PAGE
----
October 27th marked the one-year anniversary since Elon Musk closed the deal to acquire Twitter, and oh, what a year it has been.
The New York Times carefully dismantled Musk’s tenure laying out the year as a complete disaster for the company.
The platform remains very popular in terms of visits with an estimated 6 billion visits in September 2023 alone, but this represents a 15% drop from September 2022.
But it is the ad revenue drop where the rotting foundation of the company is most noticeable.
Musk himself admitted in a July reply to another user’s Tweet, “We’re still negative cash flow, due to ~50% drop in advertising revenue plus heavy debt load.”
The Times makes the case that advertisers are fleeing because of the many decisions Musk made that he couched in pro-free speech but in fact just created controversy.
As one of his first decisions as owner, Musk immediately decided to reinstate hundreds of Twitter accounts that had been banned for life.
He decided to charge for the blue checkmark validating a user’s account, and when most users pushed back against this, he doubled down by prioritizing accounts that paid him, leading many controversial accounts to be pushed to the top of results.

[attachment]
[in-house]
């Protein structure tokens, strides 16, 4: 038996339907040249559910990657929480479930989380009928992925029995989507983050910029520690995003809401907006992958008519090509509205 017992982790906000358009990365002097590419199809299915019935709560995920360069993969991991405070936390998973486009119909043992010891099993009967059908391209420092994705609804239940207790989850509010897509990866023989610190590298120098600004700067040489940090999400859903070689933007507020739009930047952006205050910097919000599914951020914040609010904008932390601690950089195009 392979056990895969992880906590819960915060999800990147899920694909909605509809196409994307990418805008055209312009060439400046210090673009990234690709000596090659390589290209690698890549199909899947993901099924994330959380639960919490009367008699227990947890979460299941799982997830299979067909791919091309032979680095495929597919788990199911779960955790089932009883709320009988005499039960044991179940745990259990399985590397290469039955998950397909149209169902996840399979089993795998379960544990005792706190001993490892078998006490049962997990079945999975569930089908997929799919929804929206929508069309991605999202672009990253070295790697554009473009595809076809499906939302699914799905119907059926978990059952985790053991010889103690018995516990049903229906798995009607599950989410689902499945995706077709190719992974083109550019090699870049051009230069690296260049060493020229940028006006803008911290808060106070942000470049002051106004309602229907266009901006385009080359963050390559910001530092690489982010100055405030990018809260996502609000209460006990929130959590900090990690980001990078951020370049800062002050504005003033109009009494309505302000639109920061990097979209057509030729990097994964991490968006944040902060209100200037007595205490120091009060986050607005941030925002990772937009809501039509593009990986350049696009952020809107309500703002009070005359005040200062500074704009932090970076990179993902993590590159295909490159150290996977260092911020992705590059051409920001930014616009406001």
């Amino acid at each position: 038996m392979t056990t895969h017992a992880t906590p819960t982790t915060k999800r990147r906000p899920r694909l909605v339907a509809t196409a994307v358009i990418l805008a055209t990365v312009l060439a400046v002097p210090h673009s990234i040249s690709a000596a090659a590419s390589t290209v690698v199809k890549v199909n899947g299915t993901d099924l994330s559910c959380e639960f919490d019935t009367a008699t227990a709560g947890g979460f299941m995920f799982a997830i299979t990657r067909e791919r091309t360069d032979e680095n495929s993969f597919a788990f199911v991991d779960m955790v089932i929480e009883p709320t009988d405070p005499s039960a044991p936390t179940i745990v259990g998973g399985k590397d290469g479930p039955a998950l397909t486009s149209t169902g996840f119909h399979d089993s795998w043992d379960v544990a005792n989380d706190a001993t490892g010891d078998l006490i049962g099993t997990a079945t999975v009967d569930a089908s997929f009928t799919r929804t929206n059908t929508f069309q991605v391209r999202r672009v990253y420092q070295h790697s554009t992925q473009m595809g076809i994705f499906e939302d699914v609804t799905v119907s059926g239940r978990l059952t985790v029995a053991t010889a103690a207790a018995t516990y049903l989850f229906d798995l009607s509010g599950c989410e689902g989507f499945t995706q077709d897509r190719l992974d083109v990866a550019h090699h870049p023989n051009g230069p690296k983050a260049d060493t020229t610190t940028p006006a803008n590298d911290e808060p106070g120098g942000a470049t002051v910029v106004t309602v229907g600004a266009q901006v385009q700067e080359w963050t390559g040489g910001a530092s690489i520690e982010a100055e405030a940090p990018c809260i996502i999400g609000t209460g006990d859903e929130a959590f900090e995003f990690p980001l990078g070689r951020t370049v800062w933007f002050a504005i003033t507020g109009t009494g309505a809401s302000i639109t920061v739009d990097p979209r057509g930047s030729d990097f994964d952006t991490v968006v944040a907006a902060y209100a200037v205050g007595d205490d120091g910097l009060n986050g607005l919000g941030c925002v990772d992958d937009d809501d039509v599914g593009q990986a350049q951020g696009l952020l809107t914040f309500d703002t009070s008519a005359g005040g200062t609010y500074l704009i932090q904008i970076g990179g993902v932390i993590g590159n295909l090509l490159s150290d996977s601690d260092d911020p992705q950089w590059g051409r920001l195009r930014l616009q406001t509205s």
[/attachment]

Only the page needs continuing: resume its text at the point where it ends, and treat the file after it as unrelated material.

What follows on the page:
He dismantled the Advisory Board that helped the company with safety issues and addressed formerly important topics like the company’s response to disinformation.
This has culminated in the lambasting the platform has received from around the world in response to the Israel-Hamas conflict which has led multiple governments to fine X for its unwillingness to control pro-Hamas accounts that are actively spreading disinformation.
The Times takedown implies that Musk wants to blame everyone else for the company’s issues, instead of looking in the mirror.
Musk clearly seems to think that chaos drives views and is a sustainable business model.
But his former advertisers likely do not agree.